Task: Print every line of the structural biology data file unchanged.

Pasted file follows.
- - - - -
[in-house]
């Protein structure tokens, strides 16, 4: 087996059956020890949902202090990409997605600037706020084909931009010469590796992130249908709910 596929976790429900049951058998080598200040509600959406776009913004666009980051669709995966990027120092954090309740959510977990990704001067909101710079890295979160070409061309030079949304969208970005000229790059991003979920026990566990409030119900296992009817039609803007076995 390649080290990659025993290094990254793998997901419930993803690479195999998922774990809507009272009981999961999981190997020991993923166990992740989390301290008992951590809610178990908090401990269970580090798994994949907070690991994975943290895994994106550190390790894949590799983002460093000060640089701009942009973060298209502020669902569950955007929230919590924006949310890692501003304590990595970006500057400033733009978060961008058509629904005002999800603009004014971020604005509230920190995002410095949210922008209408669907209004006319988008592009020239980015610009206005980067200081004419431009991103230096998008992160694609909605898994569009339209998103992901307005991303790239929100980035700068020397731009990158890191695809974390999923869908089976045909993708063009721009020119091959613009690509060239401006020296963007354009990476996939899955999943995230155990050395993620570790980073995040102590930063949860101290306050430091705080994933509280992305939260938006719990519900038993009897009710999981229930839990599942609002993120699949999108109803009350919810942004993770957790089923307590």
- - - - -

[in-house]
């Protein structure tokens, strides 16, 4: 087996059956020890949902202090990409997605600037706020084909931009010469590796992130249908709910 596929976790429900049951058998080598200040509600959406776009913004666009980051669709995966990027120092954090309740959510977990990704001067909101710079890295979160070409061309030079949304969208970005000229790059991003979920026990566990409030119900296992009817039609803007076995 390649080290990659025993290094990254793998997901419930993803690479195999998922774990809507009272009981999961999981190997020991993923166990992740989390301290008992951590809610178990908090401990269970580090798994994949907070690991994975943290895994994106550190390790894949590799983002460093000060640089701009942009973060298209502020669902569950955007929230919590924006949310890692501003304590990595970006500057400033733009978060961008058509629904005002999800603009004014971020604005509230920190995002410095949210922008209408669907209004006319988008592009020239980015610009206005980067200081004419431009991103230096998008992160694609909605898994569009339209998103992901307005991303790239929100980035700068020397731009990158890191695809974390999923869908089976045909993708063009721009020119091959613009690509060239401006020296963007354009990476996939899955999943995230155990050395993620570790980073995040102590930063949860101290306050430091705080994933509280992305939260938006719990519900038993009897009710999981229930839990599942609002993120699949999108109803009350919810942004993770957790089923307590």